There might be an easier way to do this (just install the fitting debootstrap package somehow) but I already had this running before I read about it. So I never tried something else… ;-)

# cd /usr/lib/xen-tools/
# ln -s edgy.d/ lucid.d
# vi /etc/apt/sources.list.d/tmp.list
deb http://archive.ubuntu.com/ubuntu/ lucid main restricted
deb-src http://archive.ubuntu.com/ubuntu/ lucid main restricted

# apt-get update
# apt-get install -y --force-yes debootstrap
# rm /etc/apt/sources.list.d/tmp.list
# apt-get update

Configure xen-tools

Absolutely crucial is the fact “kernel” and “initrd” are undefined as we will boot with pygrub (and not with the kernel of the Debian Lenny Dom0)

# vi /etc/xen-tools/xen-tools.conf
dir = /home/xen

install-method = debootstrap

size   = 40Gb      # Disk image size.
memory = 4Gb    # Memory size
swap   = 1Gb    # Swap size
fs     = ext3     # use the EXT3 filesystem for the disk image.
dist   = lucid	  # Default distribution to install.
image  = sparse   # Specify sparse vs. full disk images.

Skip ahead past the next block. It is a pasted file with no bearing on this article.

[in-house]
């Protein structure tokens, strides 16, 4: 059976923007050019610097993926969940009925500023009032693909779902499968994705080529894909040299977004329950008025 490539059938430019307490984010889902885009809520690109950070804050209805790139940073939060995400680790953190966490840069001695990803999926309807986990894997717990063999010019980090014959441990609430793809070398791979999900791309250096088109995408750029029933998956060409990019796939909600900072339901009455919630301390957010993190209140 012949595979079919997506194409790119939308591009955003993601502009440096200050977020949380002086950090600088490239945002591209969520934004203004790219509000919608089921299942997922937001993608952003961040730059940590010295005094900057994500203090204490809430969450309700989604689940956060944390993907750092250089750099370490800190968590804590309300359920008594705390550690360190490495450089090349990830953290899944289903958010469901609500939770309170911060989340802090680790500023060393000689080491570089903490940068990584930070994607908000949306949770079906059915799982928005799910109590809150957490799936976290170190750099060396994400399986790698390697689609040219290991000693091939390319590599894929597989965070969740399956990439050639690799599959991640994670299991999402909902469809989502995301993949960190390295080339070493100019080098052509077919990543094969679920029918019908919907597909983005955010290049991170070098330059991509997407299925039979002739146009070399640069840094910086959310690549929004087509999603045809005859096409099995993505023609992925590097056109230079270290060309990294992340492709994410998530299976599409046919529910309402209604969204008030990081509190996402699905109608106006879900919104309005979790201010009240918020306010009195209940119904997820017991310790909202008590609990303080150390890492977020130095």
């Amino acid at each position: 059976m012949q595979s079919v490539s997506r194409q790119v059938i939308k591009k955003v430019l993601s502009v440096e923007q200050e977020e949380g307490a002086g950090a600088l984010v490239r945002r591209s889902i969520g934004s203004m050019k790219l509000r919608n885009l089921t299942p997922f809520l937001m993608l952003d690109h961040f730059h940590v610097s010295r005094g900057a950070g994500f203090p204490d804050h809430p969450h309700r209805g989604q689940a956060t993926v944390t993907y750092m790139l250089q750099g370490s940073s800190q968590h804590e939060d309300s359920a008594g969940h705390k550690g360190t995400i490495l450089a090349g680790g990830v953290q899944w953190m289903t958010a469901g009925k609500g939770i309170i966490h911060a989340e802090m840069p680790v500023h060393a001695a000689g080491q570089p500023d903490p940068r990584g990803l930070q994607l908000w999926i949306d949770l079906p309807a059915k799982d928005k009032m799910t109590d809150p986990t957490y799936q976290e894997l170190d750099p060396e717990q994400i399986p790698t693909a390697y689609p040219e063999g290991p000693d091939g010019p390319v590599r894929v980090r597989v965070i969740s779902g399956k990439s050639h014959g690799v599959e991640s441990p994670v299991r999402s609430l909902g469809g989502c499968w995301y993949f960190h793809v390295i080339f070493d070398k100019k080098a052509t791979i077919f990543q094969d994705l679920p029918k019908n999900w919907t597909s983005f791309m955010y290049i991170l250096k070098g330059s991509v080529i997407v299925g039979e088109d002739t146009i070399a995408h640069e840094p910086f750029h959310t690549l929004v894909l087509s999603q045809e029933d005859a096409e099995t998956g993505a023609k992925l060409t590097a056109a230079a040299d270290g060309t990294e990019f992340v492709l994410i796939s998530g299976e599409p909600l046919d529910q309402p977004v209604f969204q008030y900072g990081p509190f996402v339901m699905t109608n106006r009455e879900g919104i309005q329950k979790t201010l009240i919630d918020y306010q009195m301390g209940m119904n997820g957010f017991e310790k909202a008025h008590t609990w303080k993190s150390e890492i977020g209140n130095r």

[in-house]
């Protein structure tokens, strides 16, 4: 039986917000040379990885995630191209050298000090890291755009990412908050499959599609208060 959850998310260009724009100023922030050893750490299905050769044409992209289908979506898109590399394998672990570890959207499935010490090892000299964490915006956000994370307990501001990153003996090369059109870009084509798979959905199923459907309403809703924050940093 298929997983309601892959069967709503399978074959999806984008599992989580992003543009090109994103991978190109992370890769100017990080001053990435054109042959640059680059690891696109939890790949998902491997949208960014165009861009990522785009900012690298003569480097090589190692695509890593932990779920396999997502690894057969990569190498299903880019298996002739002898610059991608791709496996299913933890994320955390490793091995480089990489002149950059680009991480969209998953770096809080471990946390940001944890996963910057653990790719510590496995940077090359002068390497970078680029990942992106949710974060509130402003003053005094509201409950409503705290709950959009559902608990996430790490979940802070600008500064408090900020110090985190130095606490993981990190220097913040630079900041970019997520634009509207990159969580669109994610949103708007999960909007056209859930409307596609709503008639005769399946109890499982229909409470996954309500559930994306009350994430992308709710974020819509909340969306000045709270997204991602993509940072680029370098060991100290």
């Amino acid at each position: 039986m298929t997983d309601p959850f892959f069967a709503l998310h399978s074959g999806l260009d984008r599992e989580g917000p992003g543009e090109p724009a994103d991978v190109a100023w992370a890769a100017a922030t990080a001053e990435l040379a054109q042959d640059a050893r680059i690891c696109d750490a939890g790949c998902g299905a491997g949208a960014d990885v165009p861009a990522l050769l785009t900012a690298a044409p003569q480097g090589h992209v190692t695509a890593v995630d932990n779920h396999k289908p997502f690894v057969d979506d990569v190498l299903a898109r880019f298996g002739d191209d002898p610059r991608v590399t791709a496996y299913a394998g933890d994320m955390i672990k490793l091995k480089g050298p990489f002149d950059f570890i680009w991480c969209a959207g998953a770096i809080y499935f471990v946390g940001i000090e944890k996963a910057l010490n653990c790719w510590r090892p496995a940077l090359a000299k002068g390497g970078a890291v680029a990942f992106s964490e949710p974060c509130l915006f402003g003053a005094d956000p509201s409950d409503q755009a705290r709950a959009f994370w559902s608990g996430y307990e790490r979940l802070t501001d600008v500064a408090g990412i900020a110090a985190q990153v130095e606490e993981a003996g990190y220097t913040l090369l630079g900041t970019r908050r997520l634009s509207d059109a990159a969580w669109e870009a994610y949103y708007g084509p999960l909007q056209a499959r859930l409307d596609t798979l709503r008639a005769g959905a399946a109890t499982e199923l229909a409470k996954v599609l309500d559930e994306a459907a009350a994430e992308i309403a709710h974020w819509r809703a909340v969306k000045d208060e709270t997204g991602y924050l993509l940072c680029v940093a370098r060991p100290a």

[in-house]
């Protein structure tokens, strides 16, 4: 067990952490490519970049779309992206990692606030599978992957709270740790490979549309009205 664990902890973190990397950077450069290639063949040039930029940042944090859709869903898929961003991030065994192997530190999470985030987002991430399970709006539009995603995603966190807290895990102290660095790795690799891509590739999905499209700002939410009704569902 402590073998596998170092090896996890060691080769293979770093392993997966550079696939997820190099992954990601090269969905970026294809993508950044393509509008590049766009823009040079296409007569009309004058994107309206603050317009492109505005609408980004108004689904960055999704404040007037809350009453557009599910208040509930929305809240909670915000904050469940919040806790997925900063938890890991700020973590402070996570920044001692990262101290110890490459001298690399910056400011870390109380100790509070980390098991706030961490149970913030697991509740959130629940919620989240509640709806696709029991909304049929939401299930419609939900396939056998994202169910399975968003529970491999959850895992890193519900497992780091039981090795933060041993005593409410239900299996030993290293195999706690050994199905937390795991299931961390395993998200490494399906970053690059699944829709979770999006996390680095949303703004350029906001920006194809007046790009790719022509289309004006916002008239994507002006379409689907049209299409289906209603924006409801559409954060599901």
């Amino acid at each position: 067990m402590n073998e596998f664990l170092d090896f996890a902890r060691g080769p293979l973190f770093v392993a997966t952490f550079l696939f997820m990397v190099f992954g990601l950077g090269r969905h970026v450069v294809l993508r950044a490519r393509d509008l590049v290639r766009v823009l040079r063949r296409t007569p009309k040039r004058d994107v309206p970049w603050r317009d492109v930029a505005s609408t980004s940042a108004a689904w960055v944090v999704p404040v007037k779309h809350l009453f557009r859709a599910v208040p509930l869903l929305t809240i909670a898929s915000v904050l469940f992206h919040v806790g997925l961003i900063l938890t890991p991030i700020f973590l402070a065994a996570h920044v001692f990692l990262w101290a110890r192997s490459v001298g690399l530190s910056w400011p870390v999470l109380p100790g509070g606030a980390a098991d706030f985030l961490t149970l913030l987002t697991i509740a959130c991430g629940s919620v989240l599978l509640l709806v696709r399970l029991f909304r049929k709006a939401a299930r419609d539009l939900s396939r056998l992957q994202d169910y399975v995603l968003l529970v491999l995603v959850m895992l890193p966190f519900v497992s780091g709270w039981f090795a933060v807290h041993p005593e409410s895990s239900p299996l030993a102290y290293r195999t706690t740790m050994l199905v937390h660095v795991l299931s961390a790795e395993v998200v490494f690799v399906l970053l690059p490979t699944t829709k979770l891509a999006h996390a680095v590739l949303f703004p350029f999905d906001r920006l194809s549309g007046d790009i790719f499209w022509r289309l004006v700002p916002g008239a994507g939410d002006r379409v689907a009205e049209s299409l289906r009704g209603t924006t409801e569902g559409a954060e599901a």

broadcast = YOUR_BROADCAST
netmask   = YOUR_NETMASK
gateway   = YOUR_GATEWAY

arch=amd64
passwd=1 # let xen-tools ask for a root password for the DomU

# Use the mirror most local to you (we use "de"):
mirror_lucid=http://de.archive.ubuntu.com/ubuntu

ext3_options   = noatime,nodiratime,errors=remount-ro
ext2_options   = noatime,nodiratime,errors=remount-ro
xfs_options    = defaults
reiser_options = defaults
serial_device = hvc0
disk_device = xvda

Now create a new role script, which will install the required kernel into the guest on creation. xen-tools will execute it after debootstrapping the disk image.

# wget http://wejn.org/stuff/pygrub-role
# mv pygrub-role /etc/xen-tools/role.d/pygrub
# chmod a+x /etc/xen-tools/role.d/pygrub

Now, change the kernel package to be loaded, as the one from the original script does not exist in current versions of ubuntu.

# vi /etc/xen-tools/role.d/pygrub

Replace
installDebianPackage ${prefix} linux-image-2.6-xen-amd64
with
installDebianPackage ${prefix} linux-image-ec2
(see: Stacklet Ubuntu 10.04 Image – expand package list)

Create a guest VM

Choose a HOSTNAME and use one of your public IP_ADDRESSes

# xen-create-image --hostname=HOSTNAME --ip=IP_ADDRESS --role=udev,pygrub

Edit Guest config

Switch the disk entries in /etc/xen/hostname.cfg from

disk        = [
                  'file:/home/xen/domains/dev/swap.img,sda1,w',
                  'file:/home/xen/domains/dev/disk.img,sda2,w',
              ]

to

disk        = [
                  'file:/home/xen/domains/dev/disk.img,sda2,w',
                  'file:/home/xen/domains/dev/swap.img,sda1,w',